Tim Ream: Was defensively sharp and also was a calming presence in the backline. Rating: 7.0

Miles Robinson: He will regret his open header in the 8th minute but Robinson’s was solid in his primary responsibility – defending. He won his aerials and physically handled El Salvador’s front line. Had a few important passes out of the back to generate chances. Rating: 7.0

Tyler Adams: The captain was the U.S. team’s best midfielder, winning duels, making smart defensive plays, and reading the game to breakup El Salvador’s attacks before they materialized. He wasn’t involved in the attack but this was a solid performance on the road. Rating: 7.0

Weston McKennie: McKennie ran a lot, brought energy, and was feisty, but did not help in possession and turned the ball over too much. Rating: 5.0

Brenden Aaronson: Getting the start in the No. 10 role, Aaronson was not involved offensively as much as needed (28 touches in 78 minutes and just nine completed passes). Rating: 4.5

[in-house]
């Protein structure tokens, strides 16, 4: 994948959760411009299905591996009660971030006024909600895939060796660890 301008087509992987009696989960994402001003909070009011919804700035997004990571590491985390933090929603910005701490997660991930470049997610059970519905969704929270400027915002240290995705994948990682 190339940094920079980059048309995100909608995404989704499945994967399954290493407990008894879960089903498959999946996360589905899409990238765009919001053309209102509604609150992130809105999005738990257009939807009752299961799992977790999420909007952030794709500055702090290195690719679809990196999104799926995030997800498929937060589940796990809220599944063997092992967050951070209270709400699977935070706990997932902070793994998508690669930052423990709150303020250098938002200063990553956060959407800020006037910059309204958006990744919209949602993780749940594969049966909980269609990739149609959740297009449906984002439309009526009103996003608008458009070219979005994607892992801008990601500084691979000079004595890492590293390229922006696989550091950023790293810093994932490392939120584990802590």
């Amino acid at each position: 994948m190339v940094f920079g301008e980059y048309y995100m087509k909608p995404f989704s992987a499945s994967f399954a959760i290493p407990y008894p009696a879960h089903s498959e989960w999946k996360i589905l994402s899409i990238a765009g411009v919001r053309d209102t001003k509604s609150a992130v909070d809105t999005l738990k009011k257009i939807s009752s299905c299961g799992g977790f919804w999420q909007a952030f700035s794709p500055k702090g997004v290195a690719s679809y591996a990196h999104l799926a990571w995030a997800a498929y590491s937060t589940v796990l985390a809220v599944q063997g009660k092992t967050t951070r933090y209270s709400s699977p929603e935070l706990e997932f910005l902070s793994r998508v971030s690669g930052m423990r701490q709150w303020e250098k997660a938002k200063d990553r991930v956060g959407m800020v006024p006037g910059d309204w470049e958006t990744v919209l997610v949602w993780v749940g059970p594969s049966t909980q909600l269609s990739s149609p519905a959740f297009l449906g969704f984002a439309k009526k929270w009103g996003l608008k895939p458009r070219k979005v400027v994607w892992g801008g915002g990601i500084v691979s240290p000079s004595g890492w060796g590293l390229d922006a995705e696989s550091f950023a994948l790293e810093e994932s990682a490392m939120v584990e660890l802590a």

Konrad de la Fuente: Looked lively on the wings but was too often isolated without support from the fullbacks. Rating: 5.0

Gio Reyna: In hindsight, it would have been better to have Reyna start in the midfield where he is better slated to be involved more and combine. He did well with his chances and was the U.S. team’s most dangerous offensive player. Rating: 6.5

Josh Sargent: His hold up play was effective at times and the U.S. team began finding him in dangerous spots at the end of the first half. Still, his finishing is letting him down. Rating: 4.5


The Substitutes


Antonee Robinson: was a bit better pushing into the attack and brought some raw speed into the game. Rating: 6.0

Jordan Pefok: The BSC Young Boys forward played at essentially the same level as Sargent. Rating: 5.0

Kellyn Acosta: Was decent in the midfield and then at fullback. Rating: 5.0

Sebastian Lletget: Had a nice cross that found Pefok for a good chance with a header. Other than that, was quiet in his 11 minutes. Rating: 5.5

Cristian Roldan: Did not affect the game in either a positive or negative manner in his 11 minutes. Rating: NR